NEVADA COMMUNICATIONS EXECUTIVE PUSHES
FOR TRANSFORMATION OF STATE’S SCHOOLS
The Glenn Group is a 47+ year-old advertising and public relations firm with offices in Las Vegas and Reno. The company, through its then-DRGM Advertising arm, was involved in the marketing of such newly opened Strip giants as MGM Grand and Mandalay Bay. The company’s clients also have included businesses in health care, financial services, home building, insurance and retail.
Valerie Glenn, the company’s chief executive officer, described her business approach in an interview with the Las Vegas Sun: “We take a lot of time to really understand (the) consumer because we always want to make sure we are representing the consumer’s point of view. I really believe that it’s not so much about what someone is trying to sell. It has everything to do with what somebody wants to buy, and if you are selling something that nobody wants to buy then everybody is in trouble.”
Glenn is a graduate of the University of Nevada, Reno with a degree in journalism. She is a member of the Nevada Succeeds Board of Directors and holds a deep interest in the transformation of Nevada’s K-12 and higher education systems. This week we talk with Glenn about her dedication to the ongoing transformation of Nevada’s public school and higher education systems.
Q: What motivates you to focus on this work?
Glenn: I have a general interest in making sure that we provide a good education for all of our children on various levels. I look at it from the perspective of my own business when it comes to hiring people. Quite frankly, we have trouble finding qualified people.
Q: What else drives you to participate in this effort?
Glenn: It’s important to our ability to transform the state’s economy and retain businesses here. I’m a past chair of the Economic Development Authority of Western Nevada (EDAWN), and a big part of what businesses want when they look at relocating is a high-quality, innovative education system.
Q: How have the discussions about public education and state economic development and diversification changed within Nevada in recent years under the leadership of Gov. Sandoval?
Glenn: I think there is much more collaboration, many more conversations taking place because people do see that link between education and a healthy, diverse economy, and they are keenly aware that we have work to do to continue the transformation of Nevada’s K-through-12 and higher education systems.
Q: What are some key dynamics that you’ve learned through your efforts?
Glenn: The importance of early childhood education in terms of solving longer-term social issues in our state, we’re faced with growing costs in state and local government relative to the social needs of much of our population that frankly could be solved through education.
Q: Have you found a qualitative difference among your recent hires that attended K-12 schools in Nevada?
Glenn: We haven’t been in a position to do very much hiring the last few years. The students we hire are typically educated at the university level, and we’re finding they’re fairly well-trained in writing and as demonstrated by their communications skills. I’m just finding a lack of choice when we are looking for positions filled by the general workforce (office assistants, receptionists, etc.).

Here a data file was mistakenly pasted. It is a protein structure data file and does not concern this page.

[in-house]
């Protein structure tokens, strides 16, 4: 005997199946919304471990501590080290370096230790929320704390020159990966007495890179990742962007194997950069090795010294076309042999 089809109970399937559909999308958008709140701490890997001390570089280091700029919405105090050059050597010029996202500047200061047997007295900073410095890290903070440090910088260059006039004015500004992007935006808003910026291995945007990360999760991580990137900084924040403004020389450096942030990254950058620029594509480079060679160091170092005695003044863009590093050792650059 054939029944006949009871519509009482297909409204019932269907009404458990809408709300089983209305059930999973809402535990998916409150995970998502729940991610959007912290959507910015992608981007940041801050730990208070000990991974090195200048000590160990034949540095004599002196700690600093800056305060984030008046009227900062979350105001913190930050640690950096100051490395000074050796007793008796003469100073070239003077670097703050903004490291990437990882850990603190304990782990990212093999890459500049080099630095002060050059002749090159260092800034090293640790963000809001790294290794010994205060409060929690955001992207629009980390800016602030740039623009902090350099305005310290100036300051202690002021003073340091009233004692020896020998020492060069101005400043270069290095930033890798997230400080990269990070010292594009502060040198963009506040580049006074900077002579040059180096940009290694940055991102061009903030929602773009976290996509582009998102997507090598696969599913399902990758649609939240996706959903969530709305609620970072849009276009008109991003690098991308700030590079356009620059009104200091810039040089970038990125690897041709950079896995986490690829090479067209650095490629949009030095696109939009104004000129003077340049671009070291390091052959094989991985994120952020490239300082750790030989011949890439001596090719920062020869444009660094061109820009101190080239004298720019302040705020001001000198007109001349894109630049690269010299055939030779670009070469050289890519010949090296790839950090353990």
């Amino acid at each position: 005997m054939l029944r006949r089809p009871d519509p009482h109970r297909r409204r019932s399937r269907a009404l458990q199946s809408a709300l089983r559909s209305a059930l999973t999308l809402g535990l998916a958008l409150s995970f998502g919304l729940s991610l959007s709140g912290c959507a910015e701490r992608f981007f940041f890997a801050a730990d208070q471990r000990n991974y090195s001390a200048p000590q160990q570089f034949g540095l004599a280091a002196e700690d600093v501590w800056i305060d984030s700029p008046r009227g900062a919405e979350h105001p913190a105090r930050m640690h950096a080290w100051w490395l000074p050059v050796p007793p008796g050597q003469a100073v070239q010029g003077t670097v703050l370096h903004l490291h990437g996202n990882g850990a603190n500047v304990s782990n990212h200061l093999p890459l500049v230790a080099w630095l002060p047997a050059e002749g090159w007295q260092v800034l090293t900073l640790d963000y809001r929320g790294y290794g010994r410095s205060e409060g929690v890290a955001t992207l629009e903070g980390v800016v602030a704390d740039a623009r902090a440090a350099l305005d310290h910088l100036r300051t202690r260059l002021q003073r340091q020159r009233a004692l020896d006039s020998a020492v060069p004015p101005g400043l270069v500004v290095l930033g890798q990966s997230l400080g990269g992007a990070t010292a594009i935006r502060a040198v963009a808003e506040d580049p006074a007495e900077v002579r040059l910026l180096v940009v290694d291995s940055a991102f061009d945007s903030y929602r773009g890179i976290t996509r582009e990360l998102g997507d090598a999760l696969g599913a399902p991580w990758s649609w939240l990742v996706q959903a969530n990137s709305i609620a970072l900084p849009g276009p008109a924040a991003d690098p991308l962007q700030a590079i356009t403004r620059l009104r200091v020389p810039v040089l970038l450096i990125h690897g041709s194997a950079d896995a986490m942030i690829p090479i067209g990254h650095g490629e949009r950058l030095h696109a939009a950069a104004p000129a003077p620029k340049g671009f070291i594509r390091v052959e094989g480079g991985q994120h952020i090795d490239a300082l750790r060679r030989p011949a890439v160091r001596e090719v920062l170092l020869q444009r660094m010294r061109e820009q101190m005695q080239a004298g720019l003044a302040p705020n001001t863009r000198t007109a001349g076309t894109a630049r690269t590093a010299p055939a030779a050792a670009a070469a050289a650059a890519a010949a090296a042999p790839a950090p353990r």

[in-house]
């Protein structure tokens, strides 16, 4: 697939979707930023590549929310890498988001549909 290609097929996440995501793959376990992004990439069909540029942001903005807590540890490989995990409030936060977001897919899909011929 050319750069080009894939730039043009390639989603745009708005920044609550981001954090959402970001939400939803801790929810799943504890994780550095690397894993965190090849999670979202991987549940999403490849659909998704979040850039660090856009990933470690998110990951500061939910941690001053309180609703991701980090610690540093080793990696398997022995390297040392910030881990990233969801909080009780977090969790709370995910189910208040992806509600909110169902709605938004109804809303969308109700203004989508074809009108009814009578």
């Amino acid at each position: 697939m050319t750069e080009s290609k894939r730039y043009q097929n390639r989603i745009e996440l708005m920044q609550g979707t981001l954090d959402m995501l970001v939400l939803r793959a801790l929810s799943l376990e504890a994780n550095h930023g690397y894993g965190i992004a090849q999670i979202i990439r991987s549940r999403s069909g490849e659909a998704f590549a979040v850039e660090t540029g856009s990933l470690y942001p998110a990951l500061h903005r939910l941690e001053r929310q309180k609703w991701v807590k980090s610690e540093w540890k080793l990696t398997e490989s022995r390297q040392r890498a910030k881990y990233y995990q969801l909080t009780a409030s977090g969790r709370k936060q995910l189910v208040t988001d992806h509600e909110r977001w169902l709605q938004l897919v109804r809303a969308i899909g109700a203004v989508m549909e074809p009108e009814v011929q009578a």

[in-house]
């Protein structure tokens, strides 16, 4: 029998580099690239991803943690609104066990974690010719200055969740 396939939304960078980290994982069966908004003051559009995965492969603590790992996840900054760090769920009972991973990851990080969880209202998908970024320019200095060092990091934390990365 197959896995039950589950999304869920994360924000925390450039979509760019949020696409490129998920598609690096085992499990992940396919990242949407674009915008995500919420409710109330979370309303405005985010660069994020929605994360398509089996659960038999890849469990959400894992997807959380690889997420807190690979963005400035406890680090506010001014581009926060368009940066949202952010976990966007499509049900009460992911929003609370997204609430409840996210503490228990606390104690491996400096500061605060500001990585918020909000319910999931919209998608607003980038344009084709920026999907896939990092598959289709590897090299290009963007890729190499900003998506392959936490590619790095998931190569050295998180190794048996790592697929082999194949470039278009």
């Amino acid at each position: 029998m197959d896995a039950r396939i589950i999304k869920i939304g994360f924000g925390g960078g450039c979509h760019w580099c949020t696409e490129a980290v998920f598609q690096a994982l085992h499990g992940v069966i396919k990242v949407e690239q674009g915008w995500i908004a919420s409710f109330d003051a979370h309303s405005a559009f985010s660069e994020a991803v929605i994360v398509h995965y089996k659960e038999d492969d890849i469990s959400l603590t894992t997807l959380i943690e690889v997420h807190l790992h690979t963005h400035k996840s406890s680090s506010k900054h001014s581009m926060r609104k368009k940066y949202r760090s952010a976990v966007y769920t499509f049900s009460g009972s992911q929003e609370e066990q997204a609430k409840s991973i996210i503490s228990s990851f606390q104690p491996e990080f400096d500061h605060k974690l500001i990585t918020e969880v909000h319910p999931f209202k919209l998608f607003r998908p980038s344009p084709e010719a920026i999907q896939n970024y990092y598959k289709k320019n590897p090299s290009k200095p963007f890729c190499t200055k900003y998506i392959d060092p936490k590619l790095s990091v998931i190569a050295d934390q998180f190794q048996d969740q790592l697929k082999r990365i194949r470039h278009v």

Q: What advice would you give to school principals throughout Nevada?
Glenn: I would advise them to introduce mentoring programs in their schools. When we hire an entry-level account coordinator, someone with no experience, I would never have that brand-new employee meet with a client. Over time they get to have those meetings.
I think about that with teachers, that they need to learn from (mentor) teachers. That would be one of my top pieces of advice – mentor training.
As an owner of a company I do not tolerate mediocrity among my employees. We work very hard to help them succeed. At the end of the day, if they don’t succeed they’re not going to be working with the company.
Q: Do you believe that’s a problem within our public school system?
Glenn: Because of the lack of teachers in the pipeline, I sense there is a little bit of acceptance of mediocrity or low performance. I don’t want that for our kids. We need to make those hard decisions. I wish they were all great teachers.
Q: If you could fix one thing about Nevada’s K-12 system what would it be?
Glenn: Some of this is a bit anecdotal. I have a daughter who is a third-grade teacher at a high-risk school in Northern Nevada. We need to provide high-quality teacher training to make sure we have consistency across the board. We hear of great success in schools. There are many examples where kids have excelled, but there are also examples of schools where they haven’t.
Q; Why is that?
Glenn: I have to think it has to do with the people in the building – the training, the mentoring. There’s also another challenge. My daughter has a ton of transition (among students) within her school. The class she starts with at the beginning of the year is different at the end of the year (as students’ families move to other neighborhoods). I want all of our schools to be stars.
Glenn: That means that all of our kids are reading by the third grade, are on grade level in all of their subjects, that we have a 100 percent high school graduation rate. Those are lofty goals but when we set them and achieve them Nevada succeeds. If we set the graduation goal at 90 percent are we saying that 10 percent of our children don’t deserve to succeed?